While much of the information is outdated and/or incomplete, this is of course to be expected in scientific articles where the field is always expanding. Contributors should be careful to point this out whenever appropriate so that newcomers to the topic will not be led to believe that the statements made are the final word on the topic. I have added links to PubMed and a few other "real-time" resources that would be helpful for those who want more information:

PubMed (http://www.ncbi.nlm.nih.gov/pubmed/). Although many of these articles are highly specialized and probably beyond the scope of what many readers are interested in, there is an option to search for "Review" articles only, and these tend to be a bit more reader-friendly.

National Institute of Neurological Disorders and Stroke (http://www.ninds.nih.gov/disorders/disorder_index.htm). This is a useful resource since many of the repeat expansion diseases are neurological or neuromuscular disorders.

Genetics Home Reference (http://ghr.nlm.nih.gov/). This is maintained by the NIH and National Library of Medicine. Much of the information is written for non-experts, but even as a geneticist I often refer to these pages as a starting point for information on diseases that are outside my area of expertise.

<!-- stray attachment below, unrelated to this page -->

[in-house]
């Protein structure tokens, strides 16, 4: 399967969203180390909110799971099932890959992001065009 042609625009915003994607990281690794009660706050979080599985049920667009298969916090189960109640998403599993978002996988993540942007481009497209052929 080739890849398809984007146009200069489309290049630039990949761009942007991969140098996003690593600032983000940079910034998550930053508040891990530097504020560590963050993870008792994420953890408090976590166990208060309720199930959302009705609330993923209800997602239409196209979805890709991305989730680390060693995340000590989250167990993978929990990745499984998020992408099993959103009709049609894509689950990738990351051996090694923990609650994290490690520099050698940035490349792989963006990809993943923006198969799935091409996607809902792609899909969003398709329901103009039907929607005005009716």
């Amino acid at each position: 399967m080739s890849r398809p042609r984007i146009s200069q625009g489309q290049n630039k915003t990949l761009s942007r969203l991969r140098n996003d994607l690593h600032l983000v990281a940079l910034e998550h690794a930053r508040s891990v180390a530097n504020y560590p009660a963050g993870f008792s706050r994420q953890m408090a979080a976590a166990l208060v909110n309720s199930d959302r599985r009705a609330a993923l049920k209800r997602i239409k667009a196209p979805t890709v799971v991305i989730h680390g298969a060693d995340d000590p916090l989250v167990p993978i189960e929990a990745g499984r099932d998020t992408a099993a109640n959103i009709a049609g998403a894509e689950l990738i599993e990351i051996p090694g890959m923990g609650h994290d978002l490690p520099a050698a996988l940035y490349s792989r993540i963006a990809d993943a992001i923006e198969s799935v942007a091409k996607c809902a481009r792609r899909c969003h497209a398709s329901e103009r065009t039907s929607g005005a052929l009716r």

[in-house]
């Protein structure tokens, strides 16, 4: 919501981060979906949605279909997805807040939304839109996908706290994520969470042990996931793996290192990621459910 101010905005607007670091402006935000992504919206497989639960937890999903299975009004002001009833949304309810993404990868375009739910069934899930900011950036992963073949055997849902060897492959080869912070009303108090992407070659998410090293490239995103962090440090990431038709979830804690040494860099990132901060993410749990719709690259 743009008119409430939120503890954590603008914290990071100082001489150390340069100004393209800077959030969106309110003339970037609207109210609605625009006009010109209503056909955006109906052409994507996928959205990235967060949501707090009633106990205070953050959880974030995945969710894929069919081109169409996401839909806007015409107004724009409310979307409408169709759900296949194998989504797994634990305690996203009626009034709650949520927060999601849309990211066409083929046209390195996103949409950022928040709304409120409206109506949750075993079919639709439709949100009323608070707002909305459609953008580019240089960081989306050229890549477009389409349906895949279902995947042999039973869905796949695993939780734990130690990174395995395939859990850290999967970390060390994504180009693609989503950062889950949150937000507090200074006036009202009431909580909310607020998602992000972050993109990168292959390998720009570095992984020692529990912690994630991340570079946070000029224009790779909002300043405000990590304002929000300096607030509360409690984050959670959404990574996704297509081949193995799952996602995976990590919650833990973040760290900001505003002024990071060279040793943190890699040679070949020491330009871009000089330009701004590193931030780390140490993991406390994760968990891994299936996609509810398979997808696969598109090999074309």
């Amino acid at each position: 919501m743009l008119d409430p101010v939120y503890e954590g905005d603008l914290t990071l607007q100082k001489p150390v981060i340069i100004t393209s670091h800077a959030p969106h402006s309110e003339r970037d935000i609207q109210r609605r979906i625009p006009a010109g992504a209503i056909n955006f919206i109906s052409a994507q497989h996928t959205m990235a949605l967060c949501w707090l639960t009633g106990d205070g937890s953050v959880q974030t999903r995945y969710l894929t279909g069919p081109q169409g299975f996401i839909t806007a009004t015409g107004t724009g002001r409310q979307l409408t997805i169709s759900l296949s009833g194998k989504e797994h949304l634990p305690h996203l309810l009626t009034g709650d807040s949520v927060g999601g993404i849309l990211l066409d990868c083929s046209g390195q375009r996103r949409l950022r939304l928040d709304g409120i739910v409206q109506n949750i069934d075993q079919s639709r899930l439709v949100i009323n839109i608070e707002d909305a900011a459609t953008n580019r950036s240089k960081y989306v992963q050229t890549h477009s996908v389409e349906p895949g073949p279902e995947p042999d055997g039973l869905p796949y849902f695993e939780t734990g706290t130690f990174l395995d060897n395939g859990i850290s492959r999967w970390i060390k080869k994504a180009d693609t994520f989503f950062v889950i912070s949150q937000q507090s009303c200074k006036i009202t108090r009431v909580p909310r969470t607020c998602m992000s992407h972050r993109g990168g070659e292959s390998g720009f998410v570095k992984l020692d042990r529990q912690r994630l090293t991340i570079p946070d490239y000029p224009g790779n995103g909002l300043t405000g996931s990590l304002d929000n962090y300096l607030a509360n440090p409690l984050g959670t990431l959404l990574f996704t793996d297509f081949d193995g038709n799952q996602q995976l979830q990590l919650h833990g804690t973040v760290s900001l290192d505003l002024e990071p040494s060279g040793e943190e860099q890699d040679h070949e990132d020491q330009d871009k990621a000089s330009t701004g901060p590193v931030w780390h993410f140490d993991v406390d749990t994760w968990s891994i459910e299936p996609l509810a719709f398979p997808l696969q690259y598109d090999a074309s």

Once again, I don't want to be too critical, but I also think it is important for contributors to keep in mind that many topics in science (and other fields) are constantly changing. It is important to indicate whether or not a topic is still not well understood or is still under debate. Beth L Rogers (talk) 21:36, 24 June 2009 (UTC)

Thankyou for your comments (constructive critism is always useful ), your concerns tally with the medicine projects guidelines ( see WP:MEDMOS and WP:RS ), which one day will have been applied to all articles (hopefully), in the meantime if you have any further specific amendments please add and this will aid any editors that arrive, L∴V 11:46, 30 June 2009 (UTC) i was here lol 1/15/10

Proposal: include longer repeats[edit]

I was about to add PROMM, HDL1 and HDL2 to the list but then noticed the discussion above. As far as I can tell there is no Wikipedia page that covers oligonucleotide repeat disorders (if that's the right term) other than this one. I would therefore suggest adding this information (I'd be happy to do so myself) and broadening the scope of the page. We could keep the page title as it is, have a separate section for 'other repeat lengths' and redirect appropriate terms to it.